Horseshoe Crab Molt
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Horseshoe crabs are neither horseshoe-shaped, nor are they crabs. However, they are very interesting creatures!
- They have existed for 450 million years, making them a "living fossil".
- Modern horseshoe crabs are almost indistinguishable from prehistoric species.
- They have 9 eyes. They can see ultraviolet light, but probably only detect movement, not clear images.
- Their blood is extremely valuable as a testing agent for medical application, and its blue!
- Their closest living relatives may be spiders.
- They swim upside down.
- They can grow up to 2 feet long.
- One species is thought to possess a neurotoxin.
- They have 5 pairs of legs, the last pair has structures just for cleaning their gills.
- During mating, the female lays 200-300 eggs, which the male covers in sperm.
Horseshoe crabs are marine and brackish water arthropods of the family Limulidae, suborder Xiphosurida, and order Xiphosura. Their popular name is a misnomer, as they are not true crabs, nor even crustaceans, as crabs are, but a different order of arthropod.
Horseshoe crabs live primarily in and around shallow coastal waters on soft sandy or muddy bottoms. They tend to spawn in the intertidal zone at spring high tides. They are commonly eaten in Asia, and used as fishing bait, in fertilizer and in science (especially Limulus amebocyte lysate ). In recent years, population declines have occurred as a consequence of coastal habitat destruction and overharvesting. Tetrodotoxin may be present in one horseshoe crab species, Carcinoscorpius rotundicauda.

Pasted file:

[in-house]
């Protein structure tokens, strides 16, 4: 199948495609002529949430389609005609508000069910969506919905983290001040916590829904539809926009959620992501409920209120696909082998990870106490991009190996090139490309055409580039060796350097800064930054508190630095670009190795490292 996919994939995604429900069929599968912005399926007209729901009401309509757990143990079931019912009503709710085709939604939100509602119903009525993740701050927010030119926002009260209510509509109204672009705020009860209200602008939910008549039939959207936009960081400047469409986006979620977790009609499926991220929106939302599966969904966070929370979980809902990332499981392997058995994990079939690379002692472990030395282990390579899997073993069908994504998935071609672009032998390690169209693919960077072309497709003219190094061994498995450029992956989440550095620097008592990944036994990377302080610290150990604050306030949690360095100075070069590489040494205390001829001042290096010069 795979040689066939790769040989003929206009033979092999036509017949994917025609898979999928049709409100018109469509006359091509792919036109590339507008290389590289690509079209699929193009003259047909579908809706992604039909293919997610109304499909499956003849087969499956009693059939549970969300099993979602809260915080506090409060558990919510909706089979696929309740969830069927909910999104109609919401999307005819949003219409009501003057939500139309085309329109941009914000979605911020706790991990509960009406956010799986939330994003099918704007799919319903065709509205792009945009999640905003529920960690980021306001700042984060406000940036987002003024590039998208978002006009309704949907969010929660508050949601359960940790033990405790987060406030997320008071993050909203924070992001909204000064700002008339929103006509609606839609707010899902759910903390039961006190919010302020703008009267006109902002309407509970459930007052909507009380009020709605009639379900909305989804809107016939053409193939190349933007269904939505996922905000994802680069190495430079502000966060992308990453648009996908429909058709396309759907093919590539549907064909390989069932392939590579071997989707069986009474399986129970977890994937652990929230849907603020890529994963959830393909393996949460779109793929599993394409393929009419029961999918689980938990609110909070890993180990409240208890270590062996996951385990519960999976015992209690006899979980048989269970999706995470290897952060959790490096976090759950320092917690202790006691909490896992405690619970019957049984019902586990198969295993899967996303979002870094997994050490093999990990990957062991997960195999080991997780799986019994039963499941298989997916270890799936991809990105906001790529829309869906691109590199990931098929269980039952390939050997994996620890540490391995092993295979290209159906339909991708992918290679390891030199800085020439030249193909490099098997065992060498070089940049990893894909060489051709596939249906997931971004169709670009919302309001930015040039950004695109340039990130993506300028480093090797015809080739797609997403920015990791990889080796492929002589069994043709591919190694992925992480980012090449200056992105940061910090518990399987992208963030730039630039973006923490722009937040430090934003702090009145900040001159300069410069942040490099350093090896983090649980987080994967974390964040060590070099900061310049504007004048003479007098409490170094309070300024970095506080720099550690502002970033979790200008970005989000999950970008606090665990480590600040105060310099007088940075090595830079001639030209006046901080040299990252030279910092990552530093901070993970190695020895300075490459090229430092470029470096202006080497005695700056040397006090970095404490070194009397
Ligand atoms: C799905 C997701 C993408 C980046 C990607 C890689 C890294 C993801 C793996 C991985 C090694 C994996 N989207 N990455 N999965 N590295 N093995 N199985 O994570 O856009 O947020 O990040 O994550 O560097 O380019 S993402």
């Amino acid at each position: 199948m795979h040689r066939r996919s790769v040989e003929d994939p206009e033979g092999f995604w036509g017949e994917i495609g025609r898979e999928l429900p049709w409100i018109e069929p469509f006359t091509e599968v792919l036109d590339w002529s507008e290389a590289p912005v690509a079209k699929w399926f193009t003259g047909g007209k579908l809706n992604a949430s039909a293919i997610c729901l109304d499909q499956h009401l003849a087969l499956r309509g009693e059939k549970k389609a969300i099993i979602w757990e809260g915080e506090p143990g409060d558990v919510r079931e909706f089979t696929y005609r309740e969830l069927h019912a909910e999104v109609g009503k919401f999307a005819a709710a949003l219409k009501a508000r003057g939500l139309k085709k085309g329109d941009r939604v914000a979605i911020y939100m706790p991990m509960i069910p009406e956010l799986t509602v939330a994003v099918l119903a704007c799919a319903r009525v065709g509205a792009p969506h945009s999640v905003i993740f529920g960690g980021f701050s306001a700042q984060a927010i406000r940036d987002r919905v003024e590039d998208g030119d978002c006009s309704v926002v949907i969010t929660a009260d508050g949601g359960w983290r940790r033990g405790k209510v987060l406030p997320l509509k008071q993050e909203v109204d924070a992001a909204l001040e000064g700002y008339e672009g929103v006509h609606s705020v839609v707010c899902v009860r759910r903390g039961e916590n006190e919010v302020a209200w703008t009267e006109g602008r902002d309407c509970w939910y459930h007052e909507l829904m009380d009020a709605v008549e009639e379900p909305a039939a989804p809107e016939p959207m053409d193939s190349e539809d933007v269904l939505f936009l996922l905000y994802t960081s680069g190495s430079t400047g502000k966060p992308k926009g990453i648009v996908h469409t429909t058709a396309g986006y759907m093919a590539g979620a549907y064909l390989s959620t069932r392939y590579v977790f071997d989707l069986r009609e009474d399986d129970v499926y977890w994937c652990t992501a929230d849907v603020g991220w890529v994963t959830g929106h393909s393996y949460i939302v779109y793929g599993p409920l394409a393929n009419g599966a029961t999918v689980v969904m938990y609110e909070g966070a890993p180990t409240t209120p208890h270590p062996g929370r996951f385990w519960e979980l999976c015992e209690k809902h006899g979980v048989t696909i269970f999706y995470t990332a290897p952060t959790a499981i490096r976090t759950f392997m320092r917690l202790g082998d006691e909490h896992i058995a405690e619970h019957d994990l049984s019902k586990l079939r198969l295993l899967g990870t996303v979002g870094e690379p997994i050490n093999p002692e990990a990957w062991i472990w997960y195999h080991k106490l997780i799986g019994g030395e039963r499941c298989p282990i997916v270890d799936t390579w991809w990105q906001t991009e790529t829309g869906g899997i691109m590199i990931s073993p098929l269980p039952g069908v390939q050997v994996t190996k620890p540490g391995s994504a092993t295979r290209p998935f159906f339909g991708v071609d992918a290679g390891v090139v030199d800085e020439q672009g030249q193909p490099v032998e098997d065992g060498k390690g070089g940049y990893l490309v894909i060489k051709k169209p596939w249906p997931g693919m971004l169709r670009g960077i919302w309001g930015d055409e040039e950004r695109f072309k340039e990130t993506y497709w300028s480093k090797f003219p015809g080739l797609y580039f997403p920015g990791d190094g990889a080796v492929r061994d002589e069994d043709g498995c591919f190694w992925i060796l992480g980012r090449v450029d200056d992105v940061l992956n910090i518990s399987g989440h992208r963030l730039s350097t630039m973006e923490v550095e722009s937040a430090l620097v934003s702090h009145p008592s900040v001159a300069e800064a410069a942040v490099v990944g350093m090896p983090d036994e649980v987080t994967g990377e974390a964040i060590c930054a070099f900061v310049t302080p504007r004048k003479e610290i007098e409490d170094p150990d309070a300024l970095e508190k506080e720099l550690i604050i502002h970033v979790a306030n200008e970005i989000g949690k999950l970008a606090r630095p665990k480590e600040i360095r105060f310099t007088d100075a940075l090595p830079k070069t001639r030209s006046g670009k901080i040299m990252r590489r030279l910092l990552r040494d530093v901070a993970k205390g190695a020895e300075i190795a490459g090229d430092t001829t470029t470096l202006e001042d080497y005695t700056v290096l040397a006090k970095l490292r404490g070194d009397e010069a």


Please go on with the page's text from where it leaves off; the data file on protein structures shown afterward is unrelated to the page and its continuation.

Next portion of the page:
Given their origin 450 million years ago, horseshoe crabs are considered living fossils. A 2019 molecular analysis places them as the sister group of Ricinulei within Arachnida.
The entire body of the horseshoe crab is protected by a hard carapace. It has two compound lateral eyes, each composed of about 1,000 ommatidia, plus a pair of median eyes that are able to detect both visible light and ultraviolet light, a single endoparietal eye, and a pair of rudimentary lateral eyes on the top. The latter become functional just before the embryo hatches. Also, a pair of ventral eyes is located near the mouth, as well as a cluster of photoreceptors on the telson. Having relatively poor eyesight, the animals have the largest rods and cones of any known animal, about 100 times the size of humans', and their eyes are a million times more sensitive to light at night than during the day. They use their chelicerae—a pair of small appendages—for moving food into the mouth. The next five pairs of appendages, the first of which are the pedipalps, are used for locomotion (ambulatory legs). The mouth is located in the center of the legs, whose bases are referred to as gnathobases. and have the same function as jaws and help grind up food. In extant species their appendages are uniramous, but the fossil species Dibasterium had four pairs of branched walking legs. The pedipalps on a male change shape on their terminal molt, becoming boxing glove-like claspers that are used for grasping the female during mating. The last pair of legs for both male and female are the main legs used for pushing when walking on the ocean floor. The remaining leg pairs have a weak claw at the tip. Lost legs or the telson (tail) may slowly regenerate, and cracks in the body shell can heal.